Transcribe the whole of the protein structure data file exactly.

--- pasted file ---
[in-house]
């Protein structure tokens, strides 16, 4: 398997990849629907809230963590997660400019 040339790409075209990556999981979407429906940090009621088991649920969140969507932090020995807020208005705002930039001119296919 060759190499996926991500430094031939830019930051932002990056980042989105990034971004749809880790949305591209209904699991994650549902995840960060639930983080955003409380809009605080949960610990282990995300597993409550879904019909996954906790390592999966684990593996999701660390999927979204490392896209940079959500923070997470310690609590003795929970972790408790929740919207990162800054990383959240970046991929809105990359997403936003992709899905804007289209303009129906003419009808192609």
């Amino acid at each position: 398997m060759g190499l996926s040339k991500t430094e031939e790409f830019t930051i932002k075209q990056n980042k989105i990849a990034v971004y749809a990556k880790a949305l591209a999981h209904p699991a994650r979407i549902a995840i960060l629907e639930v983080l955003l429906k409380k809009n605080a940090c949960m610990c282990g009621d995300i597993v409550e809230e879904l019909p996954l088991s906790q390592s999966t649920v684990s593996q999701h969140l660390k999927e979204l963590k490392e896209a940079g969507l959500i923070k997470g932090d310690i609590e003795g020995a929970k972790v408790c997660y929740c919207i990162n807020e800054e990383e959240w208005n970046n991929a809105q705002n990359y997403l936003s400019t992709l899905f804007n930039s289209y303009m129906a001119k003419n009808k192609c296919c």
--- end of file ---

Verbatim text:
[in-house]
């Protein structure tokens, strides 16, 4: 398997990849629907809230963590997660400019 040339790409075209990556999981979407429906940090009621088991649920969140969507932090020995807020208005705002930039001119296919 060759190499996926991500430094031939830019930051932002990056980042989105990034971004749809880790949305591209209904699991994650549902995840960060639930983080955003409380809009605080949960610990282990995300597993409550879904019909996954906790390592999966684990593996999701660390999927979204490392896209940079959500923070997470310690609590003795929970972790408790929740919207990162800054990383959240970046991929809105990359997403936003992709899905804007289209303009129906003419009808192609």
């Amino acid at each position: 398997m060759g190499l996926s040339k991500t430094e031939e790409f830019t930051i932002k075209q990056n980042k989105i990849a990034v971004y749809a990556k880790a949305l591209a999981h209904p699991a994650r979407i549902a995840i960060l629907e639930v983080l955003l429906k409380k809009n605080a940090c949960m610990c282990g009621d995300i597993v409550e809230e879904l019909p996954l088991s906790q390592s999966t649920v684990s593996q999701h969140l660390k999927e979204l963590k490392e896209a940079g969507l959500i923070k997470g932090d310690i609590e003795g020995a929970k972790v408790c997660y929740c919207i990162n807020e800054e990383e959240w208005n970046n991929a809105q705002n990359y997403l936003s400019t992709l899905f804007n930039s289209y303009m129906a001119k003419n009808k192609c296919c």